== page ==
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Self-Awareness the Secret Sauce of Leadership

I was having an interesting conversation with a client recently, and we were talking about what makes a good leader a great leader. And we both decided the first step was really someone who is self-aware.

Although most people believe that they are self-aware, true self-awareness is a rare quality.

This is an essential tool for leaders because according to research, when we are self-aware we see ourselves more clearly, we are more confident and are more creative. Self-aware individuals also make sounder decisions, build stronger relationships, and are able to communicate their message more effectively.

For leaders to lead a team, they first have to lead themselves. For this to happen they need self-awareness and resilience. Someone can be good at something but not necessarily good at leading others.

We, as leaders, can have a positive effect on others but we can also unassumingly have a negative impact. In order to have a deep impact on people in a positive way, it’s important to become self-aware, become team-aware, and organisational-aware.

What is self-awareness?

It means understanding your strengths and weaknesses. But gaining self-awareness is nothing close to simple. It is being knowledgeable and understanding the different aspects of the self including traits, behaviours, and feelings. However, it is not something you are acutely focused on every moment of the day.

The Four Stages of Learning

The Four Stages of Learning is also called the Conscious Competence Matrix or the Conscious Competence Ladder. When we learn new skills, we are at different levels of experience at each stage.

There are a few levels when it comes to self-awareness:

● Unconscious incompetence

This is when you don’t know what you don’t know. We may be unaware of how much we need to learn.

● Conscious incompetence

This is when you know what you don’t know. You are aware of the skills that you lack.

● Conscious competence

You know what you know and are aware of the skills you have.

● Unconscious competence

We don't know that we have this skill, but we don't focus on it because it's so easy and it comes so natural to us. At this stage, you do the activity or action without conscious thought.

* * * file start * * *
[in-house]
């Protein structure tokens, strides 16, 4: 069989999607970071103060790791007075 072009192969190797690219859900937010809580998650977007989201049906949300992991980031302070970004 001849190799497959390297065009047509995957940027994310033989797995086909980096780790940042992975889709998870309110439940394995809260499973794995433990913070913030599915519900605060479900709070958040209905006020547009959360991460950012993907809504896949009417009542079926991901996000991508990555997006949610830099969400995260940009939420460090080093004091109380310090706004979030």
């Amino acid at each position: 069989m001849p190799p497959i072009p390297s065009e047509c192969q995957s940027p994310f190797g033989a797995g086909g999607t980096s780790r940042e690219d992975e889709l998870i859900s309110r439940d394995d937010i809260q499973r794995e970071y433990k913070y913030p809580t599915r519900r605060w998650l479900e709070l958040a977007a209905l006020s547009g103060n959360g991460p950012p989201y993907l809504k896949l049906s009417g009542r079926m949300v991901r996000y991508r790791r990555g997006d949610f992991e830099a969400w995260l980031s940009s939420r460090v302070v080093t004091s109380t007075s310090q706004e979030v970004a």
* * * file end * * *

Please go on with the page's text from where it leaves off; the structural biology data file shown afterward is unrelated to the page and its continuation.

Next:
A good example of this is when you are learning to drive. When you are just starting to learn how to drive, this is the unconscious incompetence stage. You don’t even know what you don’t know when you start learning. You are not aware of the skills that you need in order to drive. A few days after driving lessons, you start to know what you don’t know. This is the 2nd level - conscious incompetence. Now, you understand that there are a lot of smaller details you need to focus on when driving. The third stage is the conscious competence. When you have been driving for a little while and get used to it all, you are now aware of the skills you have learned. You are now aware that you know how to drive. Then the last stage is unconscious competence. This is when you have been driving for a long time now and you do things without conscious thought. Driving becomes natural to you and you don’t even have to think about each task you need to do in order to get from one place to another when driving. As leaders, we want to grow that part of our competence to make us self-aware so that it’s part of our everyday essence. In order to do so, we must first lead ourselves.

Until next time, Eat the Frog, Get the Worm, Be the Bird and flex your Self-Awareness Muscle. What do you know you know? What do you know you don't know? and what do you know so naturally, that you don't even realise you know?


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